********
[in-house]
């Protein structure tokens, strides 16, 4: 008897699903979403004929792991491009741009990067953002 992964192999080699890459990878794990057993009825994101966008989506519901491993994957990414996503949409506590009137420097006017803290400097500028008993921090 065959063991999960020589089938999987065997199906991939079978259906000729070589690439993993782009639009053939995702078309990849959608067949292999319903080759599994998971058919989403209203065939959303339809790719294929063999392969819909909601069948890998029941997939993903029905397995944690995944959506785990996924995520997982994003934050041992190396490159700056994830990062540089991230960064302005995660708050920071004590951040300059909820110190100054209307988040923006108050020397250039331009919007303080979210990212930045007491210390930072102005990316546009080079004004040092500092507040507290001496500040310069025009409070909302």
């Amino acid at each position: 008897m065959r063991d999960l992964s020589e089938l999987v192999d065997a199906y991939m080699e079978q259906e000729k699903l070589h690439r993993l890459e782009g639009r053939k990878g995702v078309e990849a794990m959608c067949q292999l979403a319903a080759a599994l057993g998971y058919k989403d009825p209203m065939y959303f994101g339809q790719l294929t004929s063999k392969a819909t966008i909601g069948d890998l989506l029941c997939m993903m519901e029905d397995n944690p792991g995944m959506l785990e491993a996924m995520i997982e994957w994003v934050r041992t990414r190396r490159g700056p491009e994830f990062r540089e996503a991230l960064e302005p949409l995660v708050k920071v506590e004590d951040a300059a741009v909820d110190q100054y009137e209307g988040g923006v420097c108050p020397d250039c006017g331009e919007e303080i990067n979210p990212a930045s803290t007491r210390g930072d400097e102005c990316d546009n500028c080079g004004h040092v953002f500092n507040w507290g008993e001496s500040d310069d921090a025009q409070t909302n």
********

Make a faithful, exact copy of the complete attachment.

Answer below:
[in-house]
């Protein structure tokens, strides 16, 4: 008897699903979403004929792991491009741009990067953002 992964192999080699890459990878794990057993009825994101966008989506519901491993994957990414996503949409506590009137420097006017803290400097500028008993921090 065959063991999960020589089938999987065997199906991939079978259906000729070589690439993993782009639009053939995702078309990849959608067949292999319903080759599994998971058919989403209203065939959303339809790719294929063999392969819909909601069948890998029941997939993903029905397995944690995944959506785990996924995520997982994003934050041992190396490159700056994830990062540089991230960064302005995660708050920071004590951040300059909820110190100054209307988040923006108050020397250039331009919007303080979210990212930045007491210390930072102005990316546009080079004004040092500092507040507290001496500040310069025009409070909302």
């Amino acid at each position: 008897m065959r063991d999960l992964s020589e089938l999987v192999d065997a199906y991939m080699e079978q259906e000729k699903l070589h690439r993993l890459e782009g639009r053939k990878g995702v078309e990849a794990m959608c067949q292999l979403a319903a080759a599994l057993g998971y058919k989403d009825p209203m065939y959303f994101g339809q790719l294929t004929s063999k392969a819909t966008i909601g069948d890998l989506l029941c997939m993903m519901e029905d397995n944690p792991g995944m959506l785990e491993a996924m995520i997982e994957w994003v934050r041992t990414r190396r490159g700056p491009e994830f990062r540089e996503a991230l960064e302005p949409l995660v708050k920071v506590e004590d951040a300059a741009v909820d110190q100054y009137e209307g988040g923006v420097c108050p020397d250039c006017g331009e919007e303080i990067n979210p990212a930045s803290t007491r210390g930072d400097e102005c990316d546009n500028c080079g004004h040092v953002f500092n507040w507290g008993e001496s500040d310069d921090a025009q409070t909302n």